Pebble now an intimate meeting of land and sea

By Associated PressJune 17, 2010, 2:21 am

2010 U.S. Open

PEBBLE BEACH, Calif. – The bright blue skies at Pebble Beach are almost always deceiving in June, mainly because they’re almost always accompanied by a brisk, humidity-sapping north wind.

Beautiful days like these can be rough on golfers, and can prompt statements like these from the leaders at the USGA: “This golf course will not get away from us.”

That USGA secretary Tom O’Toole felt the need to make that point Wednesday may have been the best sign of where things were on the eve of the U.S. Open. One of America’s most beautiful, memorable and, yes, occasionally devilish golf courses was teetering on the edge between challenging and something more difficult.

2010 U.S. Open at Pebble Beach
The rough protecting errant tee shots from the Pacific Ocean has been eliminated. (Getty Images)

The forecast for the first round Thursday was more of the same: Mostly sunny, high around 60, northwest wind at around 11 mph.

“I think it’s the best U.S. Open setup that I’ve seen,” said Phil Mickelson, searching for the second leg of the 2010 Grand Slam and his first national championship. “I think the one area of concern I have is the greens. They’re so small and they’re so firm that, given that there’s not any forecast for rain, I’m certainly concerned that we could have 14 potential seventh holes at Shinnecock if we’re not careful.”

Shinnecock, as golf fans remember, was a low point for the USGA. The tiny, tilted seventh green got so baked out in the final round of the 2004 Open that course workers had to water it between groups. At Pebble, they watered liberally Tuesday night and planned on more on the eve of the tournament.

This is not the way the USGA usually likes to do things in the days leading up to its biggest event, but a debacle at Pebble Beach is not in anyone’s best interest.

“Fog will be the players’ friend,” said Roger Maltbie, a Pebble regular who now works for NBC Sports. “If we get sunny conditions with a bit of breeze, this will be a great championship. And I’d be very surprised if anyone breaks par.”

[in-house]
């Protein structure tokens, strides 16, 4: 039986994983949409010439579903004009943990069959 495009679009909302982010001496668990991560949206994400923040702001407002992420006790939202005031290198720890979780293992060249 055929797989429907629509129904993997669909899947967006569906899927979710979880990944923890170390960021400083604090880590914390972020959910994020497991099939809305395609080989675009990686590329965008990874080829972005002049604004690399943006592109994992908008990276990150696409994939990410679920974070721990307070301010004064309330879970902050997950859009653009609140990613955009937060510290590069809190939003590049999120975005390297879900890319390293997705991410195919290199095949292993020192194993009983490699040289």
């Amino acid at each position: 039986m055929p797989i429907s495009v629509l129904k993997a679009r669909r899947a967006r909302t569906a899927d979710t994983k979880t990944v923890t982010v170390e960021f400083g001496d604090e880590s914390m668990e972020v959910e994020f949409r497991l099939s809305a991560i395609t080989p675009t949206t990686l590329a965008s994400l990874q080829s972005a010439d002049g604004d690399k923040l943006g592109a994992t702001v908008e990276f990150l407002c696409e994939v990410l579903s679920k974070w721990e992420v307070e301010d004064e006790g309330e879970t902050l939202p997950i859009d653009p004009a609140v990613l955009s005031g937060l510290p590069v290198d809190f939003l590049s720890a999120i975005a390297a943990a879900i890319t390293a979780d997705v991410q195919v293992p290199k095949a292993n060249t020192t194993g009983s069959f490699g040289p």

No crime there. The USGA prides itself on identifying its champion by putting him through the most thorough examination of the game he’ll see anywhere. But there is fair and there is unfair, and almost surely, there will be reaction on both sides once the first round is over.

“If the cloud cover passes and we get sunshine like we did today, then you’re going to have to work out exactly the number you’re going to want left and work out how far you’ve got to pitch it to finish with 40 yards of roll,” Ian Poulter said, describing something that sounds more like a British Open than a U.S. Open.

In an era in which courses have been lengthened, strengthened and Tiger-proofed to defend against technology and stronger, better players, the course that gave up a record 12-under-par to Woods in 2000 has undergone more subtle changes for the 2010 Open.

It has only been lengthened by 194 yards, the rough has only been grown to 3-4 inches in some places, and on most holes, the entries to the greens have been generously mowed to allow players to bump and run the ball onto the putting surface.

The tradeoff: On the edges of the seaside holes, fairways have been cropped so closely, they fall with no buffer, straight into the hazards, which in this case means the Pacific Ocean. New bunkers have been built, or brought back into play, and the greens – well, they are about as small as you’ll find in tournament golf.

“Even though it’s the shortest U.S. Open we play, it’s still – it’s getting awfully quick out there,” Woods said. “Just in the last couple days. And if they don’t put any water on these things, come Sunday, it’s going to be very interesting.”

This is the Pebble Beach’s fifth U.S. Open (On Wednesday, they announced a sixth will be played here in 2019) and, unlike other venues, this course always produces big-name champions. Woods, Tom Watson, Jack Nicklaus and Tom Kite are the previous winners here – a surprising consistency for a tournament that produces surprises more often than the other majors.

“Pure ball strikers I think more than anything else,” Poulter said when asked what those winners had in common. “Very methodical players. Guys that understand the game probably better than anybody else, to be honest. They know what it takes to win.”

At the U.S. Open, the first 63 holes are more about not losing, especially if the sun is shining and the wind is blowing.

Watson said he was somewhat amazed standing on the par-5 sixth hole during practice, watching players hit irons and 3-woods into the area that fronts the huge hill that leads upward to the green. Control is the key when the red hazard line is actually drawn into the edge of the fairway.

“You just don’t hit it there,” Watson said. “I mean, they show it to you. It’s not blind. They say, `Don’t hit it there.’ That’s why the kids were hitting 3-woods and irons off the tee downwind. They can say, `Well, I can get this on in two and I don’t have to force the issue.”’

The course will play at only 7,040 yards, the shortest track for a U.S. Open in seven years. But in this case, short does not mean easy – sort of in the same way that sunny may not mean ideal.